Review by Frank Plowright
100 Bullets starts with an intriguing premise and a fascinating cast, opens out beyond that into something far larger, and rapidly joins the relatively slim pantheon of the greatest English language crime graphic novels ever produced. Yes, it’s that good, and astonishingly, it’s that good from the very start.
The hook that Brian Azzarello employs to sucker the reader in is the premise of someone who’s been wronged being presented with an attaché case containing evidence of who’s responsible along with a gun and 100 bullets. This gift comes with a guarantee that both weapon and ammunition are a free pass. They won’t be traced.
Dizzy Corodova, the first recipient, has just been released from jail. She’s told who murdered her husband and child, but is too streetwise to take anyone at their word until she accidentally discovers it’s the truth. Like many others we meet over the course of this book, she’s down on her luck, although more capable than some, and the moral quandry that unites them also divides them. More than not choose to use the gift they’ve been given.
The man handing out the case calls himself Agent Graves, his life on his face as characterised by artist Eduardo Risso, for whom that’s something of a characteristic. As the book progresses we learn Graves has allies, some of whom don’t remember this, and targets. Hints are dropped as to his past, and that of many others we meet here, but these are elliptical and abstruse. There’s a bigger picture, but we’re not getting all of it.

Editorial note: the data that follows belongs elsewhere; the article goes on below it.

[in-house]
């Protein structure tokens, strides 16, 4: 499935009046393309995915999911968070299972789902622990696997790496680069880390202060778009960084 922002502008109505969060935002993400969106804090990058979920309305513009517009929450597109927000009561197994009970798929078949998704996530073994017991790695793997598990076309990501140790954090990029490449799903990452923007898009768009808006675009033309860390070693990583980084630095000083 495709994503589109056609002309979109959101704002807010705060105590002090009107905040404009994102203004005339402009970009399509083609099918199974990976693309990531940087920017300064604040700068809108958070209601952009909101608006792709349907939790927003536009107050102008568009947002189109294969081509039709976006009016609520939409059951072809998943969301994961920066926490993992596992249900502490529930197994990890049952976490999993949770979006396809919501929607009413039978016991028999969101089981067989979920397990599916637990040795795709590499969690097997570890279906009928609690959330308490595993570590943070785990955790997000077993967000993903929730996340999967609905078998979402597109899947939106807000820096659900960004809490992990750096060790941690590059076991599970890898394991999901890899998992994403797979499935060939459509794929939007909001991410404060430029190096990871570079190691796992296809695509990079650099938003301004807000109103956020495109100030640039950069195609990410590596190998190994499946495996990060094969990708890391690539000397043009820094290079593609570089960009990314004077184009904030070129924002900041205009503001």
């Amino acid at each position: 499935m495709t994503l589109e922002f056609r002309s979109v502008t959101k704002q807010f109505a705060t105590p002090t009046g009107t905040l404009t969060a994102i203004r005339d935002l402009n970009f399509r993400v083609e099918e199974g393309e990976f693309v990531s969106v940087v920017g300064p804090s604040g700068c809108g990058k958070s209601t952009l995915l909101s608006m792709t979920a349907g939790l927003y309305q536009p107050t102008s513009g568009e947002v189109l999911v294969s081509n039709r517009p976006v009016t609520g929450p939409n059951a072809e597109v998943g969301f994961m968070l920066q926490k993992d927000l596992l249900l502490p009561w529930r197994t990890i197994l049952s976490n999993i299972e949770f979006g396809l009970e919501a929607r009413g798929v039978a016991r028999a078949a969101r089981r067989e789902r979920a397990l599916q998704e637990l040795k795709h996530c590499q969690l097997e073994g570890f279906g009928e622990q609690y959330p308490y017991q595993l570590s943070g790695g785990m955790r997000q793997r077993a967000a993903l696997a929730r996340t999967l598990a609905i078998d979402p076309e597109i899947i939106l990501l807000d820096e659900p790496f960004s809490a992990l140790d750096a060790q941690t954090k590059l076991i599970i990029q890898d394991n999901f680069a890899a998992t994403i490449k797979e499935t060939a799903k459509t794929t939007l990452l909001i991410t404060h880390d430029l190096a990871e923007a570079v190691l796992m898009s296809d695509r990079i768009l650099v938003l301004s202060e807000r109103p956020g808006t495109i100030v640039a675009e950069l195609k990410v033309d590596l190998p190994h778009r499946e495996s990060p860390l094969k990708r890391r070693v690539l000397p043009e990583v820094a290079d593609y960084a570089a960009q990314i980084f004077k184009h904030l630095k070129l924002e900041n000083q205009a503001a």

This is played out within superbly constructed crime dramas. Azzarello emphasises an underworld hierarchy and one of the rules of the crime drama, what’s largely responsible for the emotional pull, is that the loser rarely gets to win. Chuck the gambler, Loop the homeboy, L’il Moe the loudmouth, Lee the barkeeper… we’ve seen them all before. They belong to a world we only visit when turning pages or staring at a screen, yet to them it’s as real as that itch in their pants.
Although he’d drawn a few stories here and there for the American market, before 100 Bullets Argentinian artist Risso was largely unknown to those only reading their graphic novels in English, this despite NBM releasing several of his European works with Carlos Trillo (Cain, Boy Vampire). To those who’d not seen his detailed settings, his strong action sequences and mastery of light and shade, he was a revelation. You’ll ask yourself if there’s anything this man can’t draw well and stylishly. The answer is probably a resounding “No!” Best of all is that his cast is utterly distinctive, consistent and believable. His designs appear complex, but look at Dizzy or Loop from any angle, and they’re recognisable. His affinity for a distinctive cast extends to the bit players with whom he populates his panels.
Many DC hardback editions are packed with extra features, but that isn’t the case here. There are some character design sketches from Risso, but many of them had already seen print in the three volumes this collects: First Shot, Last Call, Split Second Chance and the Eisner Award winning Hang Up on the Hang Low.
The decision then becomes whether it’s worth the extra money to have one of the finest post-millennium series in a hardbound and slightly oversize format.